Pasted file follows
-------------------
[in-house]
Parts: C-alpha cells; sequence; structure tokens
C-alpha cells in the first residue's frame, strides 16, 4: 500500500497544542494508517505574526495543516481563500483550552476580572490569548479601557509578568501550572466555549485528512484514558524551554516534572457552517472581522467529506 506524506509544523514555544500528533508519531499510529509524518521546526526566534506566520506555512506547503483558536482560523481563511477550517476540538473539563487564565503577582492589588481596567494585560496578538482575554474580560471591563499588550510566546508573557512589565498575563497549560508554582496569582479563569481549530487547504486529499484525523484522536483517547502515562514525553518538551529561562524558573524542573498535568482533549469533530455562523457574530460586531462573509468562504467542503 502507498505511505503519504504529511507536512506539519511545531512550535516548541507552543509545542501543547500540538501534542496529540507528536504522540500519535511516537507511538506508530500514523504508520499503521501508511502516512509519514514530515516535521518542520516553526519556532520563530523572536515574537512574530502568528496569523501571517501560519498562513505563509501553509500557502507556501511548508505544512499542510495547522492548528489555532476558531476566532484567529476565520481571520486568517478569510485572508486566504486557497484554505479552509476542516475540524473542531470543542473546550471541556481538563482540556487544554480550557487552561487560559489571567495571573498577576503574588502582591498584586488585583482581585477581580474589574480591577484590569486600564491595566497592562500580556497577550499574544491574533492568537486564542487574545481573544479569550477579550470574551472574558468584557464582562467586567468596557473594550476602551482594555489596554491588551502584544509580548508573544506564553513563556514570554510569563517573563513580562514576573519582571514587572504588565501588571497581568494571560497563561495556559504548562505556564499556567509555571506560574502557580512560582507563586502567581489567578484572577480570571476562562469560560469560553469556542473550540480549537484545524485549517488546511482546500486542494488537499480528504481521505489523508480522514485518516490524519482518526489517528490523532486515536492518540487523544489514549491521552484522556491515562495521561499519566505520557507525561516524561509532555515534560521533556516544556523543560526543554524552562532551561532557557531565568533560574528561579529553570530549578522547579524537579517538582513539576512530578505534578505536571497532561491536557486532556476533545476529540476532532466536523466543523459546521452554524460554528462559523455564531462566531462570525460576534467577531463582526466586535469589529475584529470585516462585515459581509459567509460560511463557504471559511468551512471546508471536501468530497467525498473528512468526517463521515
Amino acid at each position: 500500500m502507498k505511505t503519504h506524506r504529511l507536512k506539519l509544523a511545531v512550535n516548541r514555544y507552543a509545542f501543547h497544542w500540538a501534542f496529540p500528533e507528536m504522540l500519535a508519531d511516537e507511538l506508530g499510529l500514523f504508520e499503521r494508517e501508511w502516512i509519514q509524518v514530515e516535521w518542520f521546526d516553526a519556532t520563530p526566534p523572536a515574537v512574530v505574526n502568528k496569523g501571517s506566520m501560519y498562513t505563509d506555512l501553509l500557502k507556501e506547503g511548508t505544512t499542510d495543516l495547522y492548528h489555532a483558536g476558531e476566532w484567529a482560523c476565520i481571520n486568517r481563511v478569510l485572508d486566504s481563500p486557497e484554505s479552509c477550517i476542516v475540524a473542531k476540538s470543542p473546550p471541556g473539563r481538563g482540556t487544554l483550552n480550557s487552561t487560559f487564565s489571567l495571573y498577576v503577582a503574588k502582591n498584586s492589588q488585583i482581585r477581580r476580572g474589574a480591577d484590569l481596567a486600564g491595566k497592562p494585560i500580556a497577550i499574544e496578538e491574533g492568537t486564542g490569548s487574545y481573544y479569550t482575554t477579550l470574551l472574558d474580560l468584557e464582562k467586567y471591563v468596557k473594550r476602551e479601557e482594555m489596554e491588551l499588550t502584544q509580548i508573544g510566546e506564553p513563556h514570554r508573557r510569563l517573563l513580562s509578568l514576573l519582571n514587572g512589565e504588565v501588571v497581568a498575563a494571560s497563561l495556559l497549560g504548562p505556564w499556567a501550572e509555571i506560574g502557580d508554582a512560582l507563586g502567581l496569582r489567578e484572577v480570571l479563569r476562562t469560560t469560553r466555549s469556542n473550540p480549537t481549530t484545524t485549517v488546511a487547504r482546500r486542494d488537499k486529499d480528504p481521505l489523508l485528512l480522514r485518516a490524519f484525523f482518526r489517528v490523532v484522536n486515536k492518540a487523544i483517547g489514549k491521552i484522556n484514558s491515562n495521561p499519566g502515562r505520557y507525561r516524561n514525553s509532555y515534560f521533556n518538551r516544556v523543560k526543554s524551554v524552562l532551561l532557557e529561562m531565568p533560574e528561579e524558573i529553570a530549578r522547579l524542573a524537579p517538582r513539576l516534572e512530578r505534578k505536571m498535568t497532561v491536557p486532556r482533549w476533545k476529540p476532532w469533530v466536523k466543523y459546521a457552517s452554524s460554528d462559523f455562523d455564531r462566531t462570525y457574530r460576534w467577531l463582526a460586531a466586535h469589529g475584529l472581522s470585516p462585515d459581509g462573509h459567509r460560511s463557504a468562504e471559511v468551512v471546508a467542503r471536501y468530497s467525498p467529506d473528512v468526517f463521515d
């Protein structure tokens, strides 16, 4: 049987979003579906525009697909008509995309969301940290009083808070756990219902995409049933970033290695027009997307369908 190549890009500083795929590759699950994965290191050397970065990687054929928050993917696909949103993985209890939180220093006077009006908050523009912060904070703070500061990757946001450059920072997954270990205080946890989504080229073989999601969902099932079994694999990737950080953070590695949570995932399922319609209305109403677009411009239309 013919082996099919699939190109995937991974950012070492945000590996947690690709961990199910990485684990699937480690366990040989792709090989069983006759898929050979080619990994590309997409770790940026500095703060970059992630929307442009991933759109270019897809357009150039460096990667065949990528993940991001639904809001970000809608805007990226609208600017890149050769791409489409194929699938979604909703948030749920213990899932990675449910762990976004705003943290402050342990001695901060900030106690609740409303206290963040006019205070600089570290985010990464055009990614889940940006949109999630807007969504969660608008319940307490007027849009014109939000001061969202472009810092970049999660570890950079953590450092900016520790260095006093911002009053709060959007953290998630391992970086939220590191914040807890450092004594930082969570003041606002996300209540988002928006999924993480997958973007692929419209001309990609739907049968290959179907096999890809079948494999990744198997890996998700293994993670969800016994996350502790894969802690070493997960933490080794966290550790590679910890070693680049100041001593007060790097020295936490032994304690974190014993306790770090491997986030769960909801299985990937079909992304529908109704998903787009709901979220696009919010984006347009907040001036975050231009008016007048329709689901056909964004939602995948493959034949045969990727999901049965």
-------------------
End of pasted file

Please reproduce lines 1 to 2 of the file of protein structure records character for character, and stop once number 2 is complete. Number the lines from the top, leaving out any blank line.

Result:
[in-house]
Parts: C-alpha cells; sequence; structure tokens